The first miners that came to work at these mines were two Englishmen, one named James Todour and the other William Hall. In April of that year, Joel B. Feree built a little log house in Lykens, which was the first building erected there, I done the stone work.

The house still stands down at the lower end of your borough… In September I built the pillars under the saw-mill on Rattling Creek for Joel B. Ferree; but during the summer of 1832 there was a number of small houses built up in the Gap for the miners.

Early in the spring of 1833, after the mines had been opened on the Lykens Valley side, there came a stout young Englishman to work in the mines. One morning he went to work in a very merry mood, but in a short time he was brought out dead. As he was lying done undermining, there was a slide in the coal which caught him, striking his head and causing instant death. I was then inquired of where a preacher could be obtained to attend his funeral.

I was still living on my little farm, three miles below, whither I went and got my horse and rode to Halifax, which was 13 miles farther, and procured the Rev. Mr. Sovrain, a preacher of the M.E. church, to come up and perform the funeral services. He did so, and stood on the porch in front of Michael Sheafer’s house opposite the large brick house, where he preached the first sermon that was ever preached in that section of the country. The corpse was then taken to Gratztown and buried. The next religious service was a prayer meeting held in a little stone schoolhouse which stood near about where the coal dirt bank had been burning for years. This schoolhouse I also built. I was advised by some of my friends to go up there and open a prayer meeting which I did upon consultation with another member of the same church and with his aid. The meeting was kept up in the schoolhouse for some time – in fact until another schoolhouse was built, near where the small grave-yard now is; the preaching and other meetings and the Sunday schools were held after that in the latter mentioned house until churches were built, of which I shall speak hereafter.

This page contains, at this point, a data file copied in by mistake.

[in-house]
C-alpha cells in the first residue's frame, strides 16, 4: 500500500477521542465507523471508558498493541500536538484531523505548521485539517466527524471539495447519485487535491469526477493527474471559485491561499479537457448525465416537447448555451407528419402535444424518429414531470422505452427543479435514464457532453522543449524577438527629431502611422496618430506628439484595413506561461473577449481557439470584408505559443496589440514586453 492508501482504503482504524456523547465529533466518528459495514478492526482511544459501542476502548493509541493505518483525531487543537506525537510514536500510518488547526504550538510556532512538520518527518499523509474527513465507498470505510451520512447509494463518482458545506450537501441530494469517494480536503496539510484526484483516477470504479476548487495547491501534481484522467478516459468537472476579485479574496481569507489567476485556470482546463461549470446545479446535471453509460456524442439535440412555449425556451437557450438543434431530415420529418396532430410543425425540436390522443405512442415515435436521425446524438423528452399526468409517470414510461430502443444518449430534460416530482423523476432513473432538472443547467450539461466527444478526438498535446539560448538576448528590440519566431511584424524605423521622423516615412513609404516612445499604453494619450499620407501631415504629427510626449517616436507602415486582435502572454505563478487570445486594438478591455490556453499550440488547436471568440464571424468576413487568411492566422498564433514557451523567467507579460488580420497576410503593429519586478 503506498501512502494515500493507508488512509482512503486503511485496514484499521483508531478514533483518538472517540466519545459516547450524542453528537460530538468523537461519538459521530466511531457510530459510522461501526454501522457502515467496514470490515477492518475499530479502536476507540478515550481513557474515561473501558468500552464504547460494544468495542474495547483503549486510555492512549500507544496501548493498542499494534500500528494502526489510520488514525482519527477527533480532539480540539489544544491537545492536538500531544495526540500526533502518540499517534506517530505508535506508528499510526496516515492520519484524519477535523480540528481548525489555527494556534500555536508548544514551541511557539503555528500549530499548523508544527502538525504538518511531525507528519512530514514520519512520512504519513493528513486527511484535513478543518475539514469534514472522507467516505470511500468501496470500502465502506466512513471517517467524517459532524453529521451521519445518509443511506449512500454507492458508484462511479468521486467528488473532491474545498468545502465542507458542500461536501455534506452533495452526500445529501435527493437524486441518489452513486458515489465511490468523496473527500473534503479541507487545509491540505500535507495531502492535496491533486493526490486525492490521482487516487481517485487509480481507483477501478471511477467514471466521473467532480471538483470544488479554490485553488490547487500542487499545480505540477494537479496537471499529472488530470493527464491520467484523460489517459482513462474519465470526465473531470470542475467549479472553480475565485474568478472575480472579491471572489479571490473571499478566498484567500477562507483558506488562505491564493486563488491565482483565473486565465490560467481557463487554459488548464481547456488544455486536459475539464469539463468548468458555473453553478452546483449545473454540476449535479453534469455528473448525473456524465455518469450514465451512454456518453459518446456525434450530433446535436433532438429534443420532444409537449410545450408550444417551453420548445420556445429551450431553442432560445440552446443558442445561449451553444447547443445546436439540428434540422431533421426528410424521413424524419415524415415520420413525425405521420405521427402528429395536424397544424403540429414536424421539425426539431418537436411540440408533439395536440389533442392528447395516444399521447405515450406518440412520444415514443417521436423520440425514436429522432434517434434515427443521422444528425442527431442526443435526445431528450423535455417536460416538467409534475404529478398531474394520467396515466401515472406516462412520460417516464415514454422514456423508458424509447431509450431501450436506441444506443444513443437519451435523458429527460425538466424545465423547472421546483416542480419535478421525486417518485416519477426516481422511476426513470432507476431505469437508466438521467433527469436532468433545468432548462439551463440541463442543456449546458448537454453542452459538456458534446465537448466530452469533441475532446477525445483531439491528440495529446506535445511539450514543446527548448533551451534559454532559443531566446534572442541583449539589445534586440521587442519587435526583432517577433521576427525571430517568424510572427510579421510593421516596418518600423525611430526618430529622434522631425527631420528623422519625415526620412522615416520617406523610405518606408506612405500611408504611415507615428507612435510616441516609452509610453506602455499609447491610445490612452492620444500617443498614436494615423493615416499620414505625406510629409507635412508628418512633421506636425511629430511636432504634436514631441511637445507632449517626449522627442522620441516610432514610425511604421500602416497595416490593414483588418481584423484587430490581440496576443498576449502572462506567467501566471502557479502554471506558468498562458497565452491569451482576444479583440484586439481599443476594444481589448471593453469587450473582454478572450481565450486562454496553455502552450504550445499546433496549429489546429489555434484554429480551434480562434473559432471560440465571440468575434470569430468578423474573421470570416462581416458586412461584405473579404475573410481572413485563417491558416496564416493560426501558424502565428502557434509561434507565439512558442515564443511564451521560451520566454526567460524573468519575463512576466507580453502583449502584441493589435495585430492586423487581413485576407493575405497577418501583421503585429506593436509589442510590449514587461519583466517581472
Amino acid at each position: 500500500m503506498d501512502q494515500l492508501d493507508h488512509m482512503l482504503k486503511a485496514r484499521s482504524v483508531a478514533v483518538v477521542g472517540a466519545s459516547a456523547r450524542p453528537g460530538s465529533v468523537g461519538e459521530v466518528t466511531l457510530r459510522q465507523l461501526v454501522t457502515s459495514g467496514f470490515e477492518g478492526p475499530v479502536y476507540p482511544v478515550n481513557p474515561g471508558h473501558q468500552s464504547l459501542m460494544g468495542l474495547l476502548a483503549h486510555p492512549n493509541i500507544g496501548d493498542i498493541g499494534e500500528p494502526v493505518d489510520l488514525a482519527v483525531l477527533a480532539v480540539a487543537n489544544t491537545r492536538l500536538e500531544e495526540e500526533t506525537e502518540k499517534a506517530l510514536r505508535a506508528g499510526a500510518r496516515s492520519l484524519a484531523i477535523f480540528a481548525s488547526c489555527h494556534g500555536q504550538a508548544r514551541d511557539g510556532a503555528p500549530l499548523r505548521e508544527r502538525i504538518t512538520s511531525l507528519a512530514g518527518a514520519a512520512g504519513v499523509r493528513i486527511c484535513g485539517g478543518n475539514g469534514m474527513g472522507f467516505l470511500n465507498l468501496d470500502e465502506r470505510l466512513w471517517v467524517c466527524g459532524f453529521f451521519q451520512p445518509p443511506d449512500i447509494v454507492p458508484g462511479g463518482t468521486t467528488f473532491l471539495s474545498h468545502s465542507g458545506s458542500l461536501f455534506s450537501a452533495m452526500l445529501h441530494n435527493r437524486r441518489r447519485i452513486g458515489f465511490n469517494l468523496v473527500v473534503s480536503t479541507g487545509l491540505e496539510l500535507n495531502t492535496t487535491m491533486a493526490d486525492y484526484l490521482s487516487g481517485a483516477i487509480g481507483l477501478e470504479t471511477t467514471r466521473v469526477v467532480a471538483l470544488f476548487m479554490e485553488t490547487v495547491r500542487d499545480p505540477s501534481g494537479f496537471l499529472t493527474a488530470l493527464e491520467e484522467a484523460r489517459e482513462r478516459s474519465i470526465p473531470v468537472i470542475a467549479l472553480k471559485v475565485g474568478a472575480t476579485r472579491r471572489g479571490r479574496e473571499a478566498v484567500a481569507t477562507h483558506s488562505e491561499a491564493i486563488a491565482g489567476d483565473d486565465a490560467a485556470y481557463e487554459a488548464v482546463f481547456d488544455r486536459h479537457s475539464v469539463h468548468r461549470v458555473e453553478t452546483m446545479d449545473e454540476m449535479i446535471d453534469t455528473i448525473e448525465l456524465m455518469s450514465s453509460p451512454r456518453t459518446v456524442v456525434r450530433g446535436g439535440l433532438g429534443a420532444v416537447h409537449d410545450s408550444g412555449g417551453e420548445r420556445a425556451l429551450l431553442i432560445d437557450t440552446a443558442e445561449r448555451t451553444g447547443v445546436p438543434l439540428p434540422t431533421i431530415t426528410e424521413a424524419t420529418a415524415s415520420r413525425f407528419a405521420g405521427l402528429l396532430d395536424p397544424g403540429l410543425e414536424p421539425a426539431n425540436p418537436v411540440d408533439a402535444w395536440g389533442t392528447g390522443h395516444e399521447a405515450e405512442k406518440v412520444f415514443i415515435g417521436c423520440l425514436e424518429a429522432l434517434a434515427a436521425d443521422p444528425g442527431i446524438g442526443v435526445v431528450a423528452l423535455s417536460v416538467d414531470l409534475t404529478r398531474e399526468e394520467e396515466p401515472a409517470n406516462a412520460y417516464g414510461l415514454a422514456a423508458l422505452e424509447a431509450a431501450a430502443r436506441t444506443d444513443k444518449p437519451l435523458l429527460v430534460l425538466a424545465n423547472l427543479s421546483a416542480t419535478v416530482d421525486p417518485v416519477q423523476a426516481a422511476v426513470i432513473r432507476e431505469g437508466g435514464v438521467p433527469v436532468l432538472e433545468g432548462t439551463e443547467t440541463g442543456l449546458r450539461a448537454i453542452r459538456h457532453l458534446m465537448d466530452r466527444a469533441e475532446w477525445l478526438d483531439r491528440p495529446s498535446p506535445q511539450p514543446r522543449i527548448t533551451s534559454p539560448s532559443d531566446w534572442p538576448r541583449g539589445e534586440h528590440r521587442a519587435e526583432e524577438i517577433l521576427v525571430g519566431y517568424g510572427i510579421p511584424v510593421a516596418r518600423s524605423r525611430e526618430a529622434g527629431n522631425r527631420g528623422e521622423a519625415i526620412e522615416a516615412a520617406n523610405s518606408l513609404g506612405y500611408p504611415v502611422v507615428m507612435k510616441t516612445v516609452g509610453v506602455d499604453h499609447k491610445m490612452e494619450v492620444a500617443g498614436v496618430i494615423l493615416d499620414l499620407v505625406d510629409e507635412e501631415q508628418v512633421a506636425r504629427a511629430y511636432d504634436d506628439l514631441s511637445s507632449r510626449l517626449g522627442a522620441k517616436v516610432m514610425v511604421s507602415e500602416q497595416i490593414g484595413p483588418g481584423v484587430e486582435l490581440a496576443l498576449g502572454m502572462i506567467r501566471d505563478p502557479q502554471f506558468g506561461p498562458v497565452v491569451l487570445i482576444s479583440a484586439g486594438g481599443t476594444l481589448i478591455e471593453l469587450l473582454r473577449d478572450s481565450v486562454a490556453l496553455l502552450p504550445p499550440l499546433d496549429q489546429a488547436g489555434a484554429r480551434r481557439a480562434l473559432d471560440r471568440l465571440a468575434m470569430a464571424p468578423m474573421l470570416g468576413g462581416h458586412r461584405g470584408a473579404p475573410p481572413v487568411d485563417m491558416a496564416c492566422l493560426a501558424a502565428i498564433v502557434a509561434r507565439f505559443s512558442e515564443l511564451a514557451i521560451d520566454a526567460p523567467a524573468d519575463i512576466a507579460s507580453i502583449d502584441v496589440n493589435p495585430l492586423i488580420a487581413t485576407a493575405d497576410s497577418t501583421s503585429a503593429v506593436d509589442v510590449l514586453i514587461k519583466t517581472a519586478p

It was in this year (1833) that the Company commenced, through Mr. H. Sheafer, their agent, to send coal to Millersburg. This was done in cars drawn by mules, and occupied two days to make a trip, as the road was poorly constructed, and they often got off the track. Upon arriving at Millersburg, the coal was shipped across the Susquehanna River to the canal at Mt. Patrick. The mode of transferring the coal across the river was in this wise: The cars were run on large flat-boats which had each a railroad track on them, each flat taking about four cars at a trip, and thus poled across the river.

About this time Jacob Stehley of Harrisburg, opened a small rum-hole in Lykens near the Wiconisco Creek, and close by the old railroad. His liquor was brought up to him from Millersburg and Dietrich’s still house in jugs by the drivers who took the coal down the railroad. The jugs generally came back full, but as I understood sometimes afterwards from some of the drivers, it was not always the same stuff that was put into them where they started, as the fine springs along the road enabled them to extract their percentage without detection.

Just about this time, Henry Shaefer opened the first store ever kept thereabouts in a small shanty built alongside Michael Shaefer’s.  In this year (1833) the large brick house was also built; I done the stone work and Mr. Morgan of Harrisburg, done the brick work.